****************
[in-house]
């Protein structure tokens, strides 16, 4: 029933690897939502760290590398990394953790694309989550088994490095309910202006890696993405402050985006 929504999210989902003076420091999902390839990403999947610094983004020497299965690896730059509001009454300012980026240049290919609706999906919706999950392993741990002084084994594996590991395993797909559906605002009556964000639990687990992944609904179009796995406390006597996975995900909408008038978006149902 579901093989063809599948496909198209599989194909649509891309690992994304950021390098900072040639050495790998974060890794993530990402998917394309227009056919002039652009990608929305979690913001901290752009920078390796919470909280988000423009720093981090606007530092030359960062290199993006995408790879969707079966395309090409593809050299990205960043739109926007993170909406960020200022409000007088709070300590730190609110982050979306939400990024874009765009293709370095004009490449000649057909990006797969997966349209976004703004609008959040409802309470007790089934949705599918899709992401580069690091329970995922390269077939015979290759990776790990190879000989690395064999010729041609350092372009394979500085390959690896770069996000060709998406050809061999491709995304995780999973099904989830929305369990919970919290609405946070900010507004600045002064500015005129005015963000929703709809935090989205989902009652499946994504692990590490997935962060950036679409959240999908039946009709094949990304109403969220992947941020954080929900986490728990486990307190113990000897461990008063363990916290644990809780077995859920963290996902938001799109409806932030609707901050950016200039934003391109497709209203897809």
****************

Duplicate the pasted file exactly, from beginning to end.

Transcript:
[in-house]
């Protein structure tokens, strides 16, 4: 029933690897939502760290590398990394953790694309989550088994490095309910202006890696993405402050985006 929504999210989902003076420091999902390839990403999947610094983004020497299965690896730059509001009454300012980026240049290919609706999906919706999950392993741990002084084994594996590991395993797909559906605002009556964000639990687990992944609904179009796995406390006597996975995900909408008038978006149902 579901093989063809599948496909198209599989194909649509891309690992994304950021390098900072040639050495790998974060890794993530990402998917394309227009056919002039652009990608929305979690913001901290752009920078390796919470909280988000423009720093981090606007530092030359960062290199993006995408790879969707079966395309090409593809050299990205960043739109926007993170909406960020200022409000007088709070300590730190609110982050979306939400990024874009765009293709370095004009490449000649057909990006797969997966349209976004703004609008959040409802309470007790089934949705599918899709992401580069690091329970995922390269077939015979290759990776790990190879000989690395064999010729041609350092372009394979500085390959690896770069996000060709998406050809061999491709995304995780999973099904989830929305369990919970919290609405946070900010507004600045002064500015005129005015963000929703709809935090989205989902009652499946994504692990590490997935962060950036679409959240999908039946009709094949990304109403969220992947941020954080929900986490728990486990307190113990000897461990008063363990916290644990809780077995859920963290996902938001799109409806932030609707901050950016200039934003391109497709209203897809």